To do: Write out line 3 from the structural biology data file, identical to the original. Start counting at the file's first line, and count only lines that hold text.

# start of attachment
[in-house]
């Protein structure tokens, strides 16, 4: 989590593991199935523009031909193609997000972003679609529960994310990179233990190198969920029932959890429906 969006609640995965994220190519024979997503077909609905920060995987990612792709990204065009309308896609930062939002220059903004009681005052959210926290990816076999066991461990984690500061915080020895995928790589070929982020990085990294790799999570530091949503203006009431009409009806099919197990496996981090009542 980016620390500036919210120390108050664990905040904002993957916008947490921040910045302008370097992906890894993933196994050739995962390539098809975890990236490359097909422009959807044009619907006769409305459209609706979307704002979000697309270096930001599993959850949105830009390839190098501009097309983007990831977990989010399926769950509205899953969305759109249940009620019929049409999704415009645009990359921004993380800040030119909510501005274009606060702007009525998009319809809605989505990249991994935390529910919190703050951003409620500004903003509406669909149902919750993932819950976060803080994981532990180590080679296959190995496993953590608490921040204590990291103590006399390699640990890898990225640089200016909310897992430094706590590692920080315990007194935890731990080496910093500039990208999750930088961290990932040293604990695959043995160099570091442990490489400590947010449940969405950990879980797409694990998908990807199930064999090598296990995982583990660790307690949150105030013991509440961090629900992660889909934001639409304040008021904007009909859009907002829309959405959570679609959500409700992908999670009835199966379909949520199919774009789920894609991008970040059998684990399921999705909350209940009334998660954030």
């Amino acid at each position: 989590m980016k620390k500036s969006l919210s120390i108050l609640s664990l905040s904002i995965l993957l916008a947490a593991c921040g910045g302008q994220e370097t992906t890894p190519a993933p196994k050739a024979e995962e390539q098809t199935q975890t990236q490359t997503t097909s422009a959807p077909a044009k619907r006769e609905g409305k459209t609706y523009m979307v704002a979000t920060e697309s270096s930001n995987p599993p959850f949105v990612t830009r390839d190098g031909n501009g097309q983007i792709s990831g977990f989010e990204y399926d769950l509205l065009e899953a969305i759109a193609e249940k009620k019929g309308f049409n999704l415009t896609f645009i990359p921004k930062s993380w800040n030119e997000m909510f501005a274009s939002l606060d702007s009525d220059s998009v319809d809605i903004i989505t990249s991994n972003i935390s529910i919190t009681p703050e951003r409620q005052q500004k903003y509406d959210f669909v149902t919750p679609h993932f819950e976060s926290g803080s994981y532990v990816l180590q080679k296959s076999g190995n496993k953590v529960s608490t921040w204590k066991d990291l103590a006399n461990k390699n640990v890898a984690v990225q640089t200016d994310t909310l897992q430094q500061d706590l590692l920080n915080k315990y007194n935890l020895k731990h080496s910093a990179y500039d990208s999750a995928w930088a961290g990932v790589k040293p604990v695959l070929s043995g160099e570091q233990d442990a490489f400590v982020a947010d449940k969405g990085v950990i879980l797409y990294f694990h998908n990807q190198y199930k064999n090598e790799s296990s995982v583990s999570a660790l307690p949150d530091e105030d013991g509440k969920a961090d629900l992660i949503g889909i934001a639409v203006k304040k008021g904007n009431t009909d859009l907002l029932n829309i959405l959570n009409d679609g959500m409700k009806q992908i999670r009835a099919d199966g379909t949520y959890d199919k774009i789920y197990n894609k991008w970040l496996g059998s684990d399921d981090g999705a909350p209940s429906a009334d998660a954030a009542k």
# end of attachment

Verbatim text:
């Amino acid at each position: 989590m980016k620390k500036s969006l919210s120390i108050l609640s664990l905040s904002i995965l993957l916008a947490a593991c921040g910045g302008q994220e370097t992906t890894p190519a993933p196994k050739a024979e995962e390539q098809t199935q975890t990236q490359t997503t097909s422009a959807p077909a044009k619907r006769e609905g409305k459209t609706y523009m979307v704002a979000t920060e697309s270096s930001n995987p599993p959850f949105v990612t830009r390839d190098g031909n501009g097309q983007i792709s990831g977990f989010e990204y399926d769950l509205l065009e899953a969305i759109a193609e249940k009620k019929g309308f049409n999704l415009t896609f645009i990359p921004k930062s993380w800040n030119e997000m909510f501005a274009s939002l606060d702007s009525d220059s998009v319809d809605i903004i989505t990249s991994n972003i935390s529910i919190t009681p703050e951003r409620q005052q500004k903003y509406d959210f669909v149902t919750p679609h993932f819950e976060s926290g803080s994981y532990v990816l180590q080679k296959s076999g190995n496993k953590v529960s608490t921040w204590k066991d990291l103590a006399n461990k390699n640990v890898a984690v990225q640089t200016d994310t909310l897992q430094q500061d706590l590692l920080n915080k315990y007194n935890l020895k731990h080496s910093a990179y500039d990208s999750a995928w930088a961290g990932v790589k040293p604990v695959l070929s043995g160099e570091q233990d442990a490489f400590v982020a947010d449940k969405g990085v950990i879980l797409y990294f694990h998908n990807q190198y199930k064999n090598e790799s296990s995982v583990s999570a660790l307690p949150d530091e105030d013991g509440k969920a961090d629900l992660i949503g889909i934001a639409v203006k304040k008021g904007n009431t009909d859009l907002l029932n829309i959405l959570n009409d679609g959500m409700k009806q992908i999670r009835a099919d199966g379909t949520y959890d199919k774009i789920y197990n894609k991008w970040l496996g059998s684990d399921d981090g999705a909350p209940s429906a009334d998660a954030a009542k």